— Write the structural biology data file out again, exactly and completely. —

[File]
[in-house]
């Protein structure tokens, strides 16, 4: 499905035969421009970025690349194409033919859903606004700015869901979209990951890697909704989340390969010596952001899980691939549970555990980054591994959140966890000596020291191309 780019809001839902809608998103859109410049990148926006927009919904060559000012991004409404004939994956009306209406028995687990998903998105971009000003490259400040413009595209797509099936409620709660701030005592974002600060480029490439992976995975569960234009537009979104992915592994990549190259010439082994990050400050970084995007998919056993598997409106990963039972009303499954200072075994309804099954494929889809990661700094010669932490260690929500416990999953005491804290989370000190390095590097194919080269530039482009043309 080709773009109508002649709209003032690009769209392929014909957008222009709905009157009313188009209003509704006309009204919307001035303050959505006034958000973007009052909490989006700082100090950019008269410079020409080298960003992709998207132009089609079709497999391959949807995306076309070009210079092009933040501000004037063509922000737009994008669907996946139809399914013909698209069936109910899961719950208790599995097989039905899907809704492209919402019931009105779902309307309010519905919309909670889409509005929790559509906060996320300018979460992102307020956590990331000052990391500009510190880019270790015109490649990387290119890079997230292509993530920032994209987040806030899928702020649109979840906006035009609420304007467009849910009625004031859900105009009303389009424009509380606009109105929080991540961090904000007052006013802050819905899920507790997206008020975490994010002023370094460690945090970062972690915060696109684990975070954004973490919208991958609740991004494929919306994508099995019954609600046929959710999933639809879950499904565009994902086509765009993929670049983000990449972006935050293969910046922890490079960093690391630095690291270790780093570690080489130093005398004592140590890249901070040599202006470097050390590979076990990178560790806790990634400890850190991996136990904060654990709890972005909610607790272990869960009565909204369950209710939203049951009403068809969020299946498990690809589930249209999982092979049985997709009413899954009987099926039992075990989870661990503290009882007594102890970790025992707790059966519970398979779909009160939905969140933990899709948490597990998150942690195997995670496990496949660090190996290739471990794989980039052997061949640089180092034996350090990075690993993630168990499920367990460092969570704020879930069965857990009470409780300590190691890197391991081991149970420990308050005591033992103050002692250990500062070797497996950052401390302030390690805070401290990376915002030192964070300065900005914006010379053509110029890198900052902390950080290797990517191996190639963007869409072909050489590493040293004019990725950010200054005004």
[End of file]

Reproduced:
[in-house]
């Protein structure tokens, strides 16, 4: 499905035969421009970025690349194409033919859903606004700015869901979209990951890697909704989340390969010596952001899980691939549970555990980054591994959140966890000596020291191309 780019809001839902809608998103859109410049990148926006927009919904060559000012991004409404004939994956009306209406028995687990998903998105971009000003490259400040413009595209797509099936409620709660701030005592974002600060480029490439992976995975569960234009537009979104992915592994990549190259010439082994990050400050970084995007998919056993598997409106990963039972009303499954200072075994309804099954494929889809990661700094010669932490260690929500416990999953005491804290989370000190390095590097194919080269530039482009043309 080709773009109508002649709209003032690009769209392929014909957008222009709905009157009313188009209003509704006309009204919307001035303050959505006034958000973007009052909490989006700082100090950019008269410079020409080298960003992709998207132009089609079709497999391959949807995306076309070009210079092009933040501000004037063509922000737009994008669907996946139809399914013909698209069936109910899961719950208790599995097989039905899907809704492209919402019931009105779902309307309010519905919309909670889409509005929790559509906060996320300018979460992102307020956590990331000052990391500009510190880019270790015109490649990387290119890079997230292509993530920032994209987040806030899928702020649109979840906006035009609420304007467009849910009625004031859900105009009303389009424009509380606009109105929080991540961090904000007052006013802050819905899920507790997206008020975490994010002023370094460690945090970062972690915060696109684990975070954004973490919208991958609740991004494929919306994508099995019954609600046929959710999933639809879950499904565009994902086509765009993929670049983000990449972006935050293969910046922890490079960093690391630095690291270790780093570690080489130093005398004592140590890249901070040599202006470097050390590979076990990178560790806790990634400890850190991996136990904060654990709890972005909610607790272990869960009565909204369950209710939203049951009403068809969020299946498990690809589930249209999982092979049985997709009413899954009987099926039992075990989870661990503290009882007594102890970790025992707790059966519970398979779909009160939905969140933990899709948490597990998150942690195997995670496990496949660090190996290739471990794989980039052997061949640089180092034996350090990075690993993630168990499920367990460092969570704020879930069965857990009470409780300590190691890197391991081991149970420990308050005591033992103050002692250990500062070797497996950052401390302030390690805070401290990376915002030192964070300065900005914006010379053509110029890198900052902390950080290797990517191996190639963007869409072909050489590493040293004019990725950010200054005004």